Press Release

IACHR and Offices of Special Rapporteurs Condemn Harassment of Artists, Journalists, and Activists in Cuba and Call on State to Cease Acts of Persecution Against Those Exercising the Right to Freedom of Expression and Artistic Creation

May 13, 2021

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Press Release 32/21

Special Report on the Freedom of Expression in Cuba

Report on the Human Rights Situation in Cuba,

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Washington, D.C. — The Inter-American Commission on Human Rights (IACHR) and the Offices of its Special Rapporteur for the Freedom of Expression (RFOE) and Economic, Social, and Cultural Rights (OSRESCER) condemned the harassment of artists, journalists, and human rights defenders in Cuba and called on the State to cease acts of persecution targeting those who are exercising their right to freedom of expression.

Since the start of 2021, the IACHR, the RFOE, and the OSRESCER have been following the escalation of repression against freelance journalists, artists, and human rights defenders who exercise their right to freedom of expression and artistic creation in the country. In this context, the two organizations are particularly concerned by the harassment of members of the San Isidro Movement (MSI), who have been targeted by the Political Police and the Department of State Security since November 2020. In the weeks and months following the iconic November 27 protest, numerous arrests of individuals who were part of the MSI and its allies were documented. These individuals are being subjected to continual police surveillance outside their homes, which could amount to house arrest.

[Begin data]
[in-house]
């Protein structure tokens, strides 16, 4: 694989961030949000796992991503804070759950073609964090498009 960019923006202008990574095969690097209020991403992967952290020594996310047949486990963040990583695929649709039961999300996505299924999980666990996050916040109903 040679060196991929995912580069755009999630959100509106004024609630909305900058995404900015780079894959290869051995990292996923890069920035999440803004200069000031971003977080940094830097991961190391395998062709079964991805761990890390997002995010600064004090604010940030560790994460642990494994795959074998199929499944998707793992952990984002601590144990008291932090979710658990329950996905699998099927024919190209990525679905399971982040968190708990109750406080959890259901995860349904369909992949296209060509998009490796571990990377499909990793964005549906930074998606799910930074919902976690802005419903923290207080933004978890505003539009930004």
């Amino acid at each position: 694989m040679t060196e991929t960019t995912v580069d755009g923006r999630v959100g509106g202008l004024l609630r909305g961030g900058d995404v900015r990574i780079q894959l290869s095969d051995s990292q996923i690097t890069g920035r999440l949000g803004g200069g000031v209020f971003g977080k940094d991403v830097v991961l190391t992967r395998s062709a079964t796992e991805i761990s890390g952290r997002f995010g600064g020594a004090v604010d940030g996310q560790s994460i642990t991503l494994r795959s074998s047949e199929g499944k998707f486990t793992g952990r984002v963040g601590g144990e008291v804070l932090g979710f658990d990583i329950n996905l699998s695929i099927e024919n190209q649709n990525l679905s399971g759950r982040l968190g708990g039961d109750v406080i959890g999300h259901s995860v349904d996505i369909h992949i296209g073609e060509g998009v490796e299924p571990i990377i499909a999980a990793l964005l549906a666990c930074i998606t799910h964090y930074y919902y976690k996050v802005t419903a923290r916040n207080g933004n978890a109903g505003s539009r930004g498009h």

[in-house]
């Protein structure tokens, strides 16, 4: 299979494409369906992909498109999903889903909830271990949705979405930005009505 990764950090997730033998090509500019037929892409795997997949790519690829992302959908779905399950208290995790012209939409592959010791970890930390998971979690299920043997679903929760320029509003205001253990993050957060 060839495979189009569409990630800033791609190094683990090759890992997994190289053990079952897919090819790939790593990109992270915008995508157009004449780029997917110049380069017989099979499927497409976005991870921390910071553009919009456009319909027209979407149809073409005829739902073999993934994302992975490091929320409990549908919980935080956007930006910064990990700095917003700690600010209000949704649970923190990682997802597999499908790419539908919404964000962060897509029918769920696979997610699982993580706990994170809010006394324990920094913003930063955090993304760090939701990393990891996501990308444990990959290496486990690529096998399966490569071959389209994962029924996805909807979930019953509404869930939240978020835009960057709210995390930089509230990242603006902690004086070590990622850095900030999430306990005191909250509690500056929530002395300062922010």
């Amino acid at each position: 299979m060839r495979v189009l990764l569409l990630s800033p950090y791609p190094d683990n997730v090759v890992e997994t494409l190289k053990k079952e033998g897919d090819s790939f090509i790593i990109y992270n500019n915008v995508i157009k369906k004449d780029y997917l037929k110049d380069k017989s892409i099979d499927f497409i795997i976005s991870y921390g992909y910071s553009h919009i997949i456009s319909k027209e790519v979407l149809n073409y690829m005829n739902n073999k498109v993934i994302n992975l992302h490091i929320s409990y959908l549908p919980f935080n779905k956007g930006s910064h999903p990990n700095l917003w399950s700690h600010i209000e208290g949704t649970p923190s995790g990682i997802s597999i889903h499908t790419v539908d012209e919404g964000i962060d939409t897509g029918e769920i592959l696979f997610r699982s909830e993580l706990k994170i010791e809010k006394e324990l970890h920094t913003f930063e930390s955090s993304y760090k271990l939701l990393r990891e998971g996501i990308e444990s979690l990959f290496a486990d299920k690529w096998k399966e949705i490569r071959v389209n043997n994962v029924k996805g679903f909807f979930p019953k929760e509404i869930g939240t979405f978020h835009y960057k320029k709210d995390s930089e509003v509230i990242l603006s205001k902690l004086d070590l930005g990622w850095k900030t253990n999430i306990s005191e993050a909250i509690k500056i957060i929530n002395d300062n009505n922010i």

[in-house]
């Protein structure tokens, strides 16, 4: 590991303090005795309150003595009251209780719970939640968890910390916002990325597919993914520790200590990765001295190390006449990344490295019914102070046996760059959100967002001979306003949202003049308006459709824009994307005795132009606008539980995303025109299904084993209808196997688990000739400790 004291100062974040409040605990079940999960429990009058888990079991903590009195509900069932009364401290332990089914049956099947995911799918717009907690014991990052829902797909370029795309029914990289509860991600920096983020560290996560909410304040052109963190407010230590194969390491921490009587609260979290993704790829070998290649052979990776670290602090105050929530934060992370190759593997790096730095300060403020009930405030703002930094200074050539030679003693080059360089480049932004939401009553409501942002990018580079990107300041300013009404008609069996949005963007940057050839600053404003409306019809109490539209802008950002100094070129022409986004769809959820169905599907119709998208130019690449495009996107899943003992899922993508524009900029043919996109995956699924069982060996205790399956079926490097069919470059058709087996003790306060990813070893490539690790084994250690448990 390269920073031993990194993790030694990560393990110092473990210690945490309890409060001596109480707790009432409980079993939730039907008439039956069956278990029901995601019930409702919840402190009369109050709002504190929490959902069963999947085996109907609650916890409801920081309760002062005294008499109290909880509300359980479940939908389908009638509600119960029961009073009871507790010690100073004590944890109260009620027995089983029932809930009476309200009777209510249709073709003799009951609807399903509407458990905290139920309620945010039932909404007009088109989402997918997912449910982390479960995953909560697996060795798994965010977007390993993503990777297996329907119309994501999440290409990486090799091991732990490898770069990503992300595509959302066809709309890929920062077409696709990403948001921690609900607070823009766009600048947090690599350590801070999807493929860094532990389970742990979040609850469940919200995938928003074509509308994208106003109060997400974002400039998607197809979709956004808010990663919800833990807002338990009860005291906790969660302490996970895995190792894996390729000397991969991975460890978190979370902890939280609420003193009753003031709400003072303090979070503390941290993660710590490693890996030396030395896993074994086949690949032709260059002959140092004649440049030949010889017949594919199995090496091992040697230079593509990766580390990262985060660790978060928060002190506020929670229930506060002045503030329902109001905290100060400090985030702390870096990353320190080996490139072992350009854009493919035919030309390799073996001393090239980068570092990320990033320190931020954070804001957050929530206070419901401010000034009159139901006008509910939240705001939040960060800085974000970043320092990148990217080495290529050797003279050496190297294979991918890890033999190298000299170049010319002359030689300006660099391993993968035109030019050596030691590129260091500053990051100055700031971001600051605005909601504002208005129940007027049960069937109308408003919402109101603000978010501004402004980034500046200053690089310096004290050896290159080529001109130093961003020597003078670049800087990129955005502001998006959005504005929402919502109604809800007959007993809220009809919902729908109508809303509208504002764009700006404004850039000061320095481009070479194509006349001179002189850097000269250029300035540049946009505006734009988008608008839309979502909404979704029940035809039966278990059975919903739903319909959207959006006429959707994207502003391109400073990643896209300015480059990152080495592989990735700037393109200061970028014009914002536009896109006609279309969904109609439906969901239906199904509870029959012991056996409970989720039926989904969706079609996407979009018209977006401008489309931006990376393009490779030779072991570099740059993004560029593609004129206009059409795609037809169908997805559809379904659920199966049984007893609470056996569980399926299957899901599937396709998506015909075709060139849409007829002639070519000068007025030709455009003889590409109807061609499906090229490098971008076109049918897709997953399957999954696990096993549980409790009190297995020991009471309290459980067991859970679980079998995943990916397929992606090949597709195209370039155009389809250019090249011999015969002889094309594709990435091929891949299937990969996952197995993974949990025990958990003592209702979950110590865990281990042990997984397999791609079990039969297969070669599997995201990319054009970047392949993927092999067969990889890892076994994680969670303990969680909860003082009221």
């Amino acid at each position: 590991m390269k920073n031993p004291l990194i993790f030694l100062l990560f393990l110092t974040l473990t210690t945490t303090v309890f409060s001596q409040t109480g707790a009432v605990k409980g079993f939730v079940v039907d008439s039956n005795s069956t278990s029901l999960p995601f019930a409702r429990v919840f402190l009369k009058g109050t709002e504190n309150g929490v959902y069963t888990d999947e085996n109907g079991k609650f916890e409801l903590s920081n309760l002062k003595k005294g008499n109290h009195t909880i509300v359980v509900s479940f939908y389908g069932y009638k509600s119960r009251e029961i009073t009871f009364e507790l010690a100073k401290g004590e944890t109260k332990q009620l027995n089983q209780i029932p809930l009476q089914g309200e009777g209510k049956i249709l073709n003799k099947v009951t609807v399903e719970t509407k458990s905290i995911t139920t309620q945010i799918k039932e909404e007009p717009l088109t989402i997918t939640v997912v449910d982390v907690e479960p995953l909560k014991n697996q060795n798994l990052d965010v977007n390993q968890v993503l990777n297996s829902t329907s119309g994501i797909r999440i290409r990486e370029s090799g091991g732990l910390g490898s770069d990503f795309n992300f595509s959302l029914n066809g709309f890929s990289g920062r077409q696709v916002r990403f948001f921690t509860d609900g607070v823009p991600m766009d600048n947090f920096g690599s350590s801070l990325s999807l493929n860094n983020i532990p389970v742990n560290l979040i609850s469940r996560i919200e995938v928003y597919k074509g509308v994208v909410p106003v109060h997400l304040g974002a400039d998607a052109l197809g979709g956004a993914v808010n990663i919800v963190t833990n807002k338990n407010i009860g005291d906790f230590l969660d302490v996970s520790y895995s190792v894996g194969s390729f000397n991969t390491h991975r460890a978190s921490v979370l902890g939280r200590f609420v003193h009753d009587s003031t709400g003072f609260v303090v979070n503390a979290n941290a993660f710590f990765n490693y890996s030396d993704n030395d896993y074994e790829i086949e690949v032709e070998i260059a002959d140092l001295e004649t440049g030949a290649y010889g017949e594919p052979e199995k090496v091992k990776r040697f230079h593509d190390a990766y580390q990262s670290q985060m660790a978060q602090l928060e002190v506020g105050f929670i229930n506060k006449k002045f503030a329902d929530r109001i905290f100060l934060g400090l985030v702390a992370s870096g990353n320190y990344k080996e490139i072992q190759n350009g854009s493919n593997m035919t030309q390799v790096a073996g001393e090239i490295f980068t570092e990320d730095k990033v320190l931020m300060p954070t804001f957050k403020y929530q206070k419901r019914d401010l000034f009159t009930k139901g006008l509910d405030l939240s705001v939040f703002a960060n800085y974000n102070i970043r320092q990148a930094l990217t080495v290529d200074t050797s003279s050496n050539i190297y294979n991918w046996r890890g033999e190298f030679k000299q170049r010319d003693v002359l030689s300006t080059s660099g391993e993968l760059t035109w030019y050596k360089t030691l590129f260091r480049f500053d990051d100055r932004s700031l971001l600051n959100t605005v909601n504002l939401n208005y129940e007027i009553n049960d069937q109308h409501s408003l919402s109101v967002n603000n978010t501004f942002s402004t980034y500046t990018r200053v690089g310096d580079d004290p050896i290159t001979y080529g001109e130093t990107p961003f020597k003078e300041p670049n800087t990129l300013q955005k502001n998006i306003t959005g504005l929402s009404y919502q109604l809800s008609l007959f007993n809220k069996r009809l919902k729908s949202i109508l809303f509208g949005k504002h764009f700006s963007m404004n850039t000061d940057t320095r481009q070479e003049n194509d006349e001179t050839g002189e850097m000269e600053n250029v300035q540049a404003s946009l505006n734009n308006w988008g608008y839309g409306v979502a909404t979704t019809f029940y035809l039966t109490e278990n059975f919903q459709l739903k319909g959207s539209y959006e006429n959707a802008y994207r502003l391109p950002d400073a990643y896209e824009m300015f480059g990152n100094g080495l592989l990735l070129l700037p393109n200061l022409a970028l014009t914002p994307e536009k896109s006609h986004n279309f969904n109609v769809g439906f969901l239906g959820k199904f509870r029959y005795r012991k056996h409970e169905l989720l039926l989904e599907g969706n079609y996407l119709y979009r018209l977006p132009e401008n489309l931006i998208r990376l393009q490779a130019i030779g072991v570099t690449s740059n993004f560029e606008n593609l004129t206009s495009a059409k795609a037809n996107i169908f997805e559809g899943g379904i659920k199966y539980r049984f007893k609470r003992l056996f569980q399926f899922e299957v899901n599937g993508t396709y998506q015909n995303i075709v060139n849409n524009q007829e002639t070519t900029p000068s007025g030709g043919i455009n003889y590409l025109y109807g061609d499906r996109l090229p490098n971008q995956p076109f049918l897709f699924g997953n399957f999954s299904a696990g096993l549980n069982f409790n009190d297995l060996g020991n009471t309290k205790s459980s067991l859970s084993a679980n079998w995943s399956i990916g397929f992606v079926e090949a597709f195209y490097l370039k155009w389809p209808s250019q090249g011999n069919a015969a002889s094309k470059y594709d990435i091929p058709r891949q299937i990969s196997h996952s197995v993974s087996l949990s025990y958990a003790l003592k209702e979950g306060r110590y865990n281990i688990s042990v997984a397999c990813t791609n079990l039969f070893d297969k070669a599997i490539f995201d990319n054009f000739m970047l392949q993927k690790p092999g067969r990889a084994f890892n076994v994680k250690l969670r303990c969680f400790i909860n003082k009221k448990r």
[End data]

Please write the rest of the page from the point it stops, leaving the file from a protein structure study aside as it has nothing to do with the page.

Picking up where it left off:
On April 3, the RFOE reported the alleged arbitrary detention of artist and MSI coordinator Luis Manuel Otero Alcántara. According to public information, several activists allegedly went to the Habana Vieja police station to enquire about his whereabouts and demand his release, which allegedly led to the arrest of Carolina Barrero, Maykel "Osorbo" Castillo, Amaury Pacheco, Yenisleidys Borroto, and Eliexer Márquez. According to activist Anamely Ramos, they were allegedly "beaten whilst being forcibly moved" to another police station in Cerro municipality. Likewise, on April 5, activists and journalists Luis Manuel Otero, Héctor Luis Valdés, Esteban Rodríguez, María Matienzo, Kirenia Yailit, and Manuel Cruz were reportedly detained in Havana. Furthermore, opposition activist Bárbaro de Céspedes allegedly remained missing for a week in Camagüey after being detained outside Nuestra Señora de la Merced when he was handing out flyers containing José Martí quotes.

More recently, on April 16, officers from the political police force allegedly raided the headquarters of the MSI and confiscated and destroyed several artworks by Luis Manuel Otero Alcántara, who was then arrested by State security agents. According to the available information, the artist was allegedly targeted in connection with "El Garrote Vil," a performance piece that he live-streamed through his social media accounts and which he said intended to speak out against "the arbitrary way in which activists and opponents are hounded in Cuba" and the legal system, which hands down disproportionate sentences for those who decide to express themselves in a manner that runs contrary to the interests of the regime. Luis Manuel Otero Alcántara was released at noon on April 17, after being held for 16 hours. He stated that he had been taken to three different police units and reportedly spent the night in a cell in the third of these, the Cotorro unit.